Since recovering from a particularly nasty cold, Giada still has the residual runny nose and lingering sniffle. The general yuckiness that sometimes sticks around after the worst of it has finally shoved off. Yesterday, I held a Kleenex up to her leaky snout and told her to blow. But before I could get the words out, she swiped the tissue from my hands and did the job herself.
“Gigi no need help,” she said, more than offended.
This is my little one’s mantra these days – Gigi no need help. When putting her pants on (which has become a ten-minute ordeal), when brushing her teeth, when shoveling mushy mounds of Raisin Bran into her mouth (and, subsequently, onto the floor)… Gigi no need help. And although she says this about 3,000 times a day, it still surprises me every time, this proclamation of independence. This assertion of will. Her anything-but-subtle way of telling me to back off, Gigi’s got this.
Hearing this from your baby can be disarming. But then I remember that she’s not a baby, a fact that continues to elude me on a regular basis. Not so long ago, I came home and asked Mike if he’d fed the baby. “What baby? Giada’s almost three.” My husband is right, what baby? Or, perhaps more accurately, where did my baby go? I could have sworn she was here just a minute ago, a swaddled little bug asleep on my chest.
Now she’s all, “Gigi no need help,” taking off on her own without me.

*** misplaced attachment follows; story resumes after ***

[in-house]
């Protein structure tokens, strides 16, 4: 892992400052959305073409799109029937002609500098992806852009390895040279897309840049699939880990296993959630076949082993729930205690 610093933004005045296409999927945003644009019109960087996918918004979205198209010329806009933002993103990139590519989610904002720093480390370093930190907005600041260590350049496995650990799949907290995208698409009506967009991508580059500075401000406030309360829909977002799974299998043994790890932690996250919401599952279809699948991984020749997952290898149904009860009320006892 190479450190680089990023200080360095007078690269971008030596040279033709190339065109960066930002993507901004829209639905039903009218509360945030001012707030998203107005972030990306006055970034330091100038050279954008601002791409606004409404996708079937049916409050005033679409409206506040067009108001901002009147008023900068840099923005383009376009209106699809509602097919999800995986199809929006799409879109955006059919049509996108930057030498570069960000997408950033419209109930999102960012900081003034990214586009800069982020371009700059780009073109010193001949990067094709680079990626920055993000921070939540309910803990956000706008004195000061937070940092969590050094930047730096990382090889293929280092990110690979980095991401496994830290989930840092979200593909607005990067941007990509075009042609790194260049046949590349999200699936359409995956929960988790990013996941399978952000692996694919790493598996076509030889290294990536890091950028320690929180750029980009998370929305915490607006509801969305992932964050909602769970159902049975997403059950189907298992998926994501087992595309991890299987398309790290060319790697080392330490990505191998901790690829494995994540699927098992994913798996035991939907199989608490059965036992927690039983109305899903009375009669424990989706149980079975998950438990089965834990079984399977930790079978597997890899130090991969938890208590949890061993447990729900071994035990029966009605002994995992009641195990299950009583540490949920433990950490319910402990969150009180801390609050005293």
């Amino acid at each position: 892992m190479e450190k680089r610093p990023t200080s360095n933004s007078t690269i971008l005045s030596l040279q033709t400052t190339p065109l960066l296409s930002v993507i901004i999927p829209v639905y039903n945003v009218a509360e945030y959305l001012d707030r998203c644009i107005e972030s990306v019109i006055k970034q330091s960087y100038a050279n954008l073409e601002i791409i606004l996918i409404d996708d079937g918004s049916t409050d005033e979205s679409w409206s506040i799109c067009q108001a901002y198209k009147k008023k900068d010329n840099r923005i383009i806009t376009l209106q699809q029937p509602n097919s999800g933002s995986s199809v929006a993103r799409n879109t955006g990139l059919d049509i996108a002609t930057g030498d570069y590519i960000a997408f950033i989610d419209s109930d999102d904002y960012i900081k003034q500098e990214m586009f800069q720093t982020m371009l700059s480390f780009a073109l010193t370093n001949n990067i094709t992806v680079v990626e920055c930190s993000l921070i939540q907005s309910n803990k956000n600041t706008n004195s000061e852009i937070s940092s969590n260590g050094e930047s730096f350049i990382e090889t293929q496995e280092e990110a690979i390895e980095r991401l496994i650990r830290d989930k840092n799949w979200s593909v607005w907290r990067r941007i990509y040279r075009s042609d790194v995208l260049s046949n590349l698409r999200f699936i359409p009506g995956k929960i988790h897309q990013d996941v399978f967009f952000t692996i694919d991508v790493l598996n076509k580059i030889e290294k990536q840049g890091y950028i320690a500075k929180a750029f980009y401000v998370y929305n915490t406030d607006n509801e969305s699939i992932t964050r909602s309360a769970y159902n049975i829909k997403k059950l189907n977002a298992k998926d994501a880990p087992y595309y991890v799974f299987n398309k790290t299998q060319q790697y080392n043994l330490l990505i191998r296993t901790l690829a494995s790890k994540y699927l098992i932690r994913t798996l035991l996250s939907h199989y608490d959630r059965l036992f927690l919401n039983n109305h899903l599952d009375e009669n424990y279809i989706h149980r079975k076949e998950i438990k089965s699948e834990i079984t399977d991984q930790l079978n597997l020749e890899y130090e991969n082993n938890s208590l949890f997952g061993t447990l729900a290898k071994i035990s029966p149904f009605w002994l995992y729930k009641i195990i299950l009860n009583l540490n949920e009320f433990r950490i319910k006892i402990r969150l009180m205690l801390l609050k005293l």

But I suppose that’s simply the nature of growing up, the innate, frenzied desire for independence. Discovering the deliciousness of solitude. Experiencing the unexpected pride that comes with blowing your own nose without a hand from Mom. I get it.
But still, watching time pass as it tends to do can be an oddly unsettling reality. Like the youth of your children (along with your own youth) are slipping behind you, becoming woven into the story of your past, buried in memory. I worry there will come a day where it’s hard to remember the girls as they are now. I imagine, years from now, that I’ll struggle to conjure the collective sound of their voices echoing from the playroom together. I’ll forget which girl loved Elsa and which one rooted for Anna.
I often have to remind myself to get out of my own head, to be more present. To resist the urge to escape the now. Then Gigi calls me to help her on the potty and the fact that she still needs me is enough to bring me back.